The 853cc V-Twin is a stressed member that helps form the pelvis of the spine frame while the swing-arm pivots directly off the gearbox before terminating in a shaft final-drive. The ‘jacking’ from the torque reaction as drive is transferred to the shaft has long been relegated to a more dark past of motorcycling history by all brands and the Guzzi exhibits no negative handling traits from its shaft-drive system.
However I do find the V85 TT taller geared than I would prefer. And obviously with shaft drive you are stuck with that gearing as shortening the final drive ratio is not quite as simple as adding a few teeth to a rear sprocket, or dropping a tooth off the front.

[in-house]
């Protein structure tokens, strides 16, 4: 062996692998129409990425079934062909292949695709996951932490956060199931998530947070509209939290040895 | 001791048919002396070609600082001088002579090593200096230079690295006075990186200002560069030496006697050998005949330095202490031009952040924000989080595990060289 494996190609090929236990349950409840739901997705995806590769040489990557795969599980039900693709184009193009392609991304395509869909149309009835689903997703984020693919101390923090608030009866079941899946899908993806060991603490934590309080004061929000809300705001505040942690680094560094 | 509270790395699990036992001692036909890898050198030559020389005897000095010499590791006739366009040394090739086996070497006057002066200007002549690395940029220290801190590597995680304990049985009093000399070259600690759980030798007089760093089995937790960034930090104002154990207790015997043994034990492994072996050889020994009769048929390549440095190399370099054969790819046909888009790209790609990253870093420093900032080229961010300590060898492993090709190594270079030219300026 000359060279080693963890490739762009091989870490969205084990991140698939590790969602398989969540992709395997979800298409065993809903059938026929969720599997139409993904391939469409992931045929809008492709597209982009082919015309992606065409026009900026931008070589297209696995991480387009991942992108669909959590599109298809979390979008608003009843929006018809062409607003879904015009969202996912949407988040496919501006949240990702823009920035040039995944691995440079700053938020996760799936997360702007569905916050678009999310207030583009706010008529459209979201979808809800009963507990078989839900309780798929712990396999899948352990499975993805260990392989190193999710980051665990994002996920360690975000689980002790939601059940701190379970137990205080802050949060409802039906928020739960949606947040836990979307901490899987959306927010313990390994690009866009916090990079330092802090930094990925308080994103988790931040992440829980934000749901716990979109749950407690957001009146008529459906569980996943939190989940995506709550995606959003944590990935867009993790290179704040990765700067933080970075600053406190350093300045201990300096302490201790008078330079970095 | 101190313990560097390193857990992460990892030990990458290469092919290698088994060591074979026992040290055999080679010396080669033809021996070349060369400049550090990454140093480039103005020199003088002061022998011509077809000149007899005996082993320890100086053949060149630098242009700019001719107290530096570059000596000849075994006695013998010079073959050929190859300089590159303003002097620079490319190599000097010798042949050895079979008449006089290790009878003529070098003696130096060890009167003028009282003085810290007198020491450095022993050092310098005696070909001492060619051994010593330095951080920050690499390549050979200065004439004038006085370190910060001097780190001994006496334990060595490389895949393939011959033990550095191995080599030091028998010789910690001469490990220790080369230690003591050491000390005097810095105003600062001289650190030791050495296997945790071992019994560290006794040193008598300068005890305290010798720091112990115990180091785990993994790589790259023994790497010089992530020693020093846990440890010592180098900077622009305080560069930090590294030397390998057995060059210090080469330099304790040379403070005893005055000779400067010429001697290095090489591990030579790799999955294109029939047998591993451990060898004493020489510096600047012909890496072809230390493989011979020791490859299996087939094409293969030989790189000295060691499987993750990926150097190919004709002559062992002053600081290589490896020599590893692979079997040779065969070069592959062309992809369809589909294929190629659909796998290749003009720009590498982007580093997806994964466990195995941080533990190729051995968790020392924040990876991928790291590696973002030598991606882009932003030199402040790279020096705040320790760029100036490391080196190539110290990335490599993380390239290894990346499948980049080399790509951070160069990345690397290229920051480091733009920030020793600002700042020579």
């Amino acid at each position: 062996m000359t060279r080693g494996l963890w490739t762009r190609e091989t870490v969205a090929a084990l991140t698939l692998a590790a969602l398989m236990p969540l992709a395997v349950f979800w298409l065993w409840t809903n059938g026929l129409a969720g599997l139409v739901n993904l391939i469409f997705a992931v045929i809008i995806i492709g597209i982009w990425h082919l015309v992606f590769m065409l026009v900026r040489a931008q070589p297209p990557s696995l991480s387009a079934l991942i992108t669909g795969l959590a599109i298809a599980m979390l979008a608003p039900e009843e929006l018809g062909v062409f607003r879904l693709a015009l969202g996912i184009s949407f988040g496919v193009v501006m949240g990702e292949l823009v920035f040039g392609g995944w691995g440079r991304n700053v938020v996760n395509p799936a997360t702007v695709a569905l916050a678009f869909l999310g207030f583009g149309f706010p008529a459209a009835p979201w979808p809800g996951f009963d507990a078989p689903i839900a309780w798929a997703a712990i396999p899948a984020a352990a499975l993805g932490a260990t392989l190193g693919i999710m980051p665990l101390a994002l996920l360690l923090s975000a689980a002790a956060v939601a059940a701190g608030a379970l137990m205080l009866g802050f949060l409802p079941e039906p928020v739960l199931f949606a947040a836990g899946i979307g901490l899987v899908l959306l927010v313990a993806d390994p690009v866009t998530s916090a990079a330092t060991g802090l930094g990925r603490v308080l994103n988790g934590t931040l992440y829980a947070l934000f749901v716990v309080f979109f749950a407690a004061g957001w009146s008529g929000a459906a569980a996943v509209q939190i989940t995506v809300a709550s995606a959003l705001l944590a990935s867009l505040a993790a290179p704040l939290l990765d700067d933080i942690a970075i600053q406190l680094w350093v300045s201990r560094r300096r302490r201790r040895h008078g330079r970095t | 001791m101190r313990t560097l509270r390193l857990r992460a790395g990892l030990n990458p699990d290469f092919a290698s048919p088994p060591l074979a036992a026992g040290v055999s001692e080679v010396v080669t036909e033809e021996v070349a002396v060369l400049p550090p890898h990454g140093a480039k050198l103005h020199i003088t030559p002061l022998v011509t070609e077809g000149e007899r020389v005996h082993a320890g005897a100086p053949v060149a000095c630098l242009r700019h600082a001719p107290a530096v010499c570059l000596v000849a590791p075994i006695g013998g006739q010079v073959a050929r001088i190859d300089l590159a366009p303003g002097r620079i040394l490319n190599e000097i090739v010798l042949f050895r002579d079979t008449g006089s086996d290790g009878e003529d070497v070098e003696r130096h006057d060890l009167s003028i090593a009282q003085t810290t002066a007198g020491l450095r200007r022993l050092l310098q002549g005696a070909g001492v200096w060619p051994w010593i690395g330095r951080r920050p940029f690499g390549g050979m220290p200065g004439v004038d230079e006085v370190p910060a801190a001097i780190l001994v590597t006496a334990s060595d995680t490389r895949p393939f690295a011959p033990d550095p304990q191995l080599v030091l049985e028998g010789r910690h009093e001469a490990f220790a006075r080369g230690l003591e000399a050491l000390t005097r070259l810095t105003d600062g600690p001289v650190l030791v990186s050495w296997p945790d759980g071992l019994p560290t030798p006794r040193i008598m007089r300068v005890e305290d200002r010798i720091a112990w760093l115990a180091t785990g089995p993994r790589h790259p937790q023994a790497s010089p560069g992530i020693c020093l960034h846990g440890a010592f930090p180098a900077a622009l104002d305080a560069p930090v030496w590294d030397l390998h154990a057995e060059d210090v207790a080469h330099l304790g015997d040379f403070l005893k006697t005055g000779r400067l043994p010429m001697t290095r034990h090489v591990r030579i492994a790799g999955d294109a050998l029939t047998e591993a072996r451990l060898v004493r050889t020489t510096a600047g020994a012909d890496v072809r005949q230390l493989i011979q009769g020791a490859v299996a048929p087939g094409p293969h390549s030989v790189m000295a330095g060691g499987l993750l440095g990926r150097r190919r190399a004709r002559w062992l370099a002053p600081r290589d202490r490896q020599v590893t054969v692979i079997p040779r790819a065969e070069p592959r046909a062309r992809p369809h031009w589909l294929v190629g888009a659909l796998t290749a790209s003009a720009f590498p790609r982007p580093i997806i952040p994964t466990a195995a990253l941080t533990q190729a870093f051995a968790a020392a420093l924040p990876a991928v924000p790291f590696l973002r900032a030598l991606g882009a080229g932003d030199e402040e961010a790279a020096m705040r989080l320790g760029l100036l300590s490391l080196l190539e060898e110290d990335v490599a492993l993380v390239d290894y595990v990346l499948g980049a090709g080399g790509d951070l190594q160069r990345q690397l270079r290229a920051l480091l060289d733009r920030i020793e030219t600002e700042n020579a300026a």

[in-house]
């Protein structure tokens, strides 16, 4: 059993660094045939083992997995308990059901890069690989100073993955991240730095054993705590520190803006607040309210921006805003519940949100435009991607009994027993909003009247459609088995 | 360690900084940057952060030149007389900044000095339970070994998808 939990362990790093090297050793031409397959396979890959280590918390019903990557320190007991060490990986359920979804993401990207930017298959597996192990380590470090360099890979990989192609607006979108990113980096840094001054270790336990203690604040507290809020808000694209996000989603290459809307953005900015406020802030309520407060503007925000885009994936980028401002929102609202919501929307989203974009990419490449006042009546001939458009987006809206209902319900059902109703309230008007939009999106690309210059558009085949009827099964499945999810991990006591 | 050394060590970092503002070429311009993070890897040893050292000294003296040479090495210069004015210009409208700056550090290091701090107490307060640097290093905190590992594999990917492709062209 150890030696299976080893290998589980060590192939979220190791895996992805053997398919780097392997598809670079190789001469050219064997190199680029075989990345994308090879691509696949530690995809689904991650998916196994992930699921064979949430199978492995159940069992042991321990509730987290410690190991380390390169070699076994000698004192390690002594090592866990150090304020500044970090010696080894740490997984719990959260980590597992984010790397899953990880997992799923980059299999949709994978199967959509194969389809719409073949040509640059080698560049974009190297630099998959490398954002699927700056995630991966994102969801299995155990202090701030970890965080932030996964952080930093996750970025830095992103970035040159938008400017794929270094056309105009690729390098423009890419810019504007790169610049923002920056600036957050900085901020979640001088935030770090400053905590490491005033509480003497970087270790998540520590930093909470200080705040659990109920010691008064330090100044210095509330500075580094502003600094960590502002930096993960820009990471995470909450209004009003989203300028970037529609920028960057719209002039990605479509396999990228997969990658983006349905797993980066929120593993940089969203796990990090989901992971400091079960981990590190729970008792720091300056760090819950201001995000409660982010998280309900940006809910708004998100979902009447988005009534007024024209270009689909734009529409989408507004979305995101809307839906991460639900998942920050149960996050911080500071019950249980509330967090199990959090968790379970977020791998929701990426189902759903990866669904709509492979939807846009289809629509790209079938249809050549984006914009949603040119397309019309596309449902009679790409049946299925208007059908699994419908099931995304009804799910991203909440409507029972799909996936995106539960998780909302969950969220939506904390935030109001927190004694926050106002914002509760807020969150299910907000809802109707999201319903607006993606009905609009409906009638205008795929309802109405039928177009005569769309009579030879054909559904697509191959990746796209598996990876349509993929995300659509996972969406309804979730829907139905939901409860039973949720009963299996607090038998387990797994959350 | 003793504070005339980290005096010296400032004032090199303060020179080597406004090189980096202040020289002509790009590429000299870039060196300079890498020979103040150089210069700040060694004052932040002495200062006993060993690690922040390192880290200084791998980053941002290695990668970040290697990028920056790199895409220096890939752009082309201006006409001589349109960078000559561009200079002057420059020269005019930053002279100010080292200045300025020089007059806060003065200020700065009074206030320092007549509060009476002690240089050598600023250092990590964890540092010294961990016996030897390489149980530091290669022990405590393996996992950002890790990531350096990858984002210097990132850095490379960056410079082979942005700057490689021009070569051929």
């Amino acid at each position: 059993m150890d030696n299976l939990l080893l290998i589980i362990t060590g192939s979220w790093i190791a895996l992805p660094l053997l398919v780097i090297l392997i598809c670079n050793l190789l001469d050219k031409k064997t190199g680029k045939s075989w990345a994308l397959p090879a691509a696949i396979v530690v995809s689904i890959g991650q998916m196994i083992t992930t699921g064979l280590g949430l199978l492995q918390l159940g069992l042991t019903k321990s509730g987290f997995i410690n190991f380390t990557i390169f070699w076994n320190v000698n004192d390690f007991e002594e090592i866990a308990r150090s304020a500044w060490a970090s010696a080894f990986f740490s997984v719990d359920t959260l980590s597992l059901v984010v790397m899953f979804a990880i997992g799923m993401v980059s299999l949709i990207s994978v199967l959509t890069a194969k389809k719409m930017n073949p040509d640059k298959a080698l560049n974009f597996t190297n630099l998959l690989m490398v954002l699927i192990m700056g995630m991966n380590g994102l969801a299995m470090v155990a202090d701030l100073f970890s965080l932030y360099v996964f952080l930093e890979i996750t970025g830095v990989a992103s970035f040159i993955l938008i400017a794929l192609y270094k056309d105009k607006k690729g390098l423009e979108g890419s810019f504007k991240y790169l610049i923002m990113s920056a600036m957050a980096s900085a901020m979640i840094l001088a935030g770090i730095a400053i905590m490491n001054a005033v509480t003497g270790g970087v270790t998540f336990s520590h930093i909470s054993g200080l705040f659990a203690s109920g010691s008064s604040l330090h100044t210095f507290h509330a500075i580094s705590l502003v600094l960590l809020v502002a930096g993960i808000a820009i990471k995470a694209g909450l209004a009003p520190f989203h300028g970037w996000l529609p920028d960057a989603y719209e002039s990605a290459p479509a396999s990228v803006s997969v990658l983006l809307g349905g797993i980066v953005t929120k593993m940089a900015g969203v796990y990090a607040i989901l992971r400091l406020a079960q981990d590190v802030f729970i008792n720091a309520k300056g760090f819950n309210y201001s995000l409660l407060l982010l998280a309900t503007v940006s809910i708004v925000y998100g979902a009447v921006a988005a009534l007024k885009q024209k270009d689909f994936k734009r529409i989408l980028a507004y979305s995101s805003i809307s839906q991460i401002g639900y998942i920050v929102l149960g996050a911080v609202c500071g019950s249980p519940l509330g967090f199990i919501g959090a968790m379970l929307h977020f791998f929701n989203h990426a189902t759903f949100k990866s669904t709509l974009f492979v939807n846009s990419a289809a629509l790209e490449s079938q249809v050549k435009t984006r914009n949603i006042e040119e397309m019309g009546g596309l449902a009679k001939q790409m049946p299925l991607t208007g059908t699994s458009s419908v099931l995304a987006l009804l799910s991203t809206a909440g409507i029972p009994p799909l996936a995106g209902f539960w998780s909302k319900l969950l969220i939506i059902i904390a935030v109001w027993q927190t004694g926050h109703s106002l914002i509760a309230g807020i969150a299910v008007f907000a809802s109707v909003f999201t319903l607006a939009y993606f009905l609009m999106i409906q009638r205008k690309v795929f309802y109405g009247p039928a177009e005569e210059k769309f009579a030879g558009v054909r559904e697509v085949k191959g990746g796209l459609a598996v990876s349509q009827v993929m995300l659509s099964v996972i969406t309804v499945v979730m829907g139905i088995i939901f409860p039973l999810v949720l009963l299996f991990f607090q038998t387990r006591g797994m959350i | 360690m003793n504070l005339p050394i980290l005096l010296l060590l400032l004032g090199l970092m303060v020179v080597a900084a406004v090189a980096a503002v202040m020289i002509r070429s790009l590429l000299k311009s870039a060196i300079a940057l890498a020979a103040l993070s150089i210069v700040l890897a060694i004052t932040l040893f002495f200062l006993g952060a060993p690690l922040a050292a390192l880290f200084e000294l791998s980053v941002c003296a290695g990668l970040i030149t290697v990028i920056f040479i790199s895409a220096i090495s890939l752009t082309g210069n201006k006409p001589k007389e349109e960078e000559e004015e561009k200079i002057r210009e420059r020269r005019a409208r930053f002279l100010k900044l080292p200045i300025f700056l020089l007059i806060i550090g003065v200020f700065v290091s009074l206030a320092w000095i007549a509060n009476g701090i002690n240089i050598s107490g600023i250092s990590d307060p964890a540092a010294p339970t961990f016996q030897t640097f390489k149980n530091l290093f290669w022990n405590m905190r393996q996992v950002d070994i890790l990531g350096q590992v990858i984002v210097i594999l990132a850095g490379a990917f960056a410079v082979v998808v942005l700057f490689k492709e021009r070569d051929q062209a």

Cruising at 100 km/h in sixth gear sees the lightest spinning crank I have ever felt in a Guzzi turning only 3750 rpm. It will pull 70 km/h in first and that means tight and tricky going will need plenty of left hand work to slip that dry clutch. Although, it must be said smooth mapping, a reluctance to stall, and a very light pull on that adjustable clutch lever through a nice smooth engagement doesn’t make this too great a chore. It was not all that long ago that BMW Boxers also ran a dry clutch and the smell of clutch in the air at times during the launch brought those memories flooding back. That’s not necessarily a negative, BMW ended up getting them right and I have never known Guzzis to have weak clutches. However, it is a point worth noting for those that are not accustomed to motorcycles that use a clutch system more akin to a car, instead of the regular wet multi-plate clutch system used in most motorcycles.